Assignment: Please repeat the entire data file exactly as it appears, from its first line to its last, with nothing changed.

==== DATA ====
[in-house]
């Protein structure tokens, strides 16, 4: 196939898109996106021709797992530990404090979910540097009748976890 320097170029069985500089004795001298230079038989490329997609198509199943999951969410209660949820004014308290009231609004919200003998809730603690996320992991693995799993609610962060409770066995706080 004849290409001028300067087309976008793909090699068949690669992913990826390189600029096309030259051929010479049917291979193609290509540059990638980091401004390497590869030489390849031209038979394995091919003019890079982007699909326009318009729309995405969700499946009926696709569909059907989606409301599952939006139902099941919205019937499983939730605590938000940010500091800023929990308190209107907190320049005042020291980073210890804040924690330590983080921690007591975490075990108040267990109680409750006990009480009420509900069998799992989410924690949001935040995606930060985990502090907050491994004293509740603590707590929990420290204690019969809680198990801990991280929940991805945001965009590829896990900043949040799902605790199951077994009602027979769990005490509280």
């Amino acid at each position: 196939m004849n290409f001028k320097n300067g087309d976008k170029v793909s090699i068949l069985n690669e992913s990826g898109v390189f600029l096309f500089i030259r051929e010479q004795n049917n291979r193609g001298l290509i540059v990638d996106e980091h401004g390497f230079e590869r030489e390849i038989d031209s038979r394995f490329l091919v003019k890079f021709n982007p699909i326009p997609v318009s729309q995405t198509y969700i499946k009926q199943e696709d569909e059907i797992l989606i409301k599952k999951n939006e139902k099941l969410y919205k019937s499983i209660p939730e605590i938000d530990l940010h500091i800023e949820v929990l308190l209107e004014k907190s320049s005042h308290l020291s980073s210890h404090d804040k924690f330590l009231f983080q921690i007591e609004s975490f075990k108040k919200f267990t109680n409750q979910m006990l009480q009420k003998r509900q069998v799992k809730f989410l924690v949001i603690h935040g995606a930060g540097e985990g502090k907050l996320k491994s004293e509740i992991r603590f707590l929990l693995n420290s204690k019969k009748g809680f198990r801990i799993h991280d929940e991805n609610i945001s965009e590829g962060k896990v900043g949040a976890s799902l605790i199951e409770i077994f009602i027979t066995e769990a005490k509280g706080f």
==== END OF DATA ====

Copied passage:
[in-house]
């Protein structure tokens, strides 16, 4: 196939898109996106021709797992530990404090979910540097009748976890 320097170029069985500089004795001298230079038989490329997609198509199943999951969410209660949820004014308290009231609004919200003998809730603690996320992991693995799993609610962060409770066995706080 004849290409001028300067087309976008793909090699068949690669992913990826390189600029096309030259051929010479049917291979193609290509540059990638980091401004390497590869030489390849031209038979394995091919003019890079982007699909326009318009729309995405969700499946009926696709569909059907989606409301599952939006139902099941919205019937499983939730605590938000940010500091800023929990308190209107907190320049005042020291980073210890804040924690330590983080921690007591975490075990108040267990109680409750006990009480009420509900069998799992989410924690949001935040995606930060985990502090907050491994004293509740603590707590929990420290204690019969809680198990801990991280929940991805945001965009590829896990900043949040799902605790199951077994009602027979769990005490509280």
């Amino acid at each position: 196939m004849n290409f001028k320097n300067g087309d976008k170029v793909s090699i068949l069985n690669e992913s990826g898109v390189f600029l096309f500089i030259r051929e010479q004795n049917n291979r193609g001298l290509i540059v990638d996106e980091h401004g390497f230079e590869r030489e390849i038989d031209s038979r394995f490329l091919v003019k890079f021709n982007p699909i326009p997609v318009s729309q995405t198509y969700i499946k009926q199943e696709d569909e059907i797992l989606i409301k599952k999951n939006e139902k099941l969410y919205k019937s499983i209660p939730e605590i938000d530990l940010h500091i800023e949820v929990l308190l209107e004014k907190s320049s005042h308290l020291s980073s210890h404090d804040k924690f330590l009231f983080q921690i007591e609004s975490f075990k108040k919200f267990t109680n409750q979910m006990l009480q009420k003998r509900q069998v799992k809730f989410l924690v949001i603690h935040g995606a930060g540097e985990g502090k907050l996320k491994s004293e509740i992991r603590f707590l929990l693995n420290s204690k019969k009748g809680f198990r801990i799993h991280d929940e991805n609610i945001s965009e590829g962060k896990v900043g949040a976890s799902l605790i199951e409770i077994f009602i027979t066995e769990a005490k509280g706080f």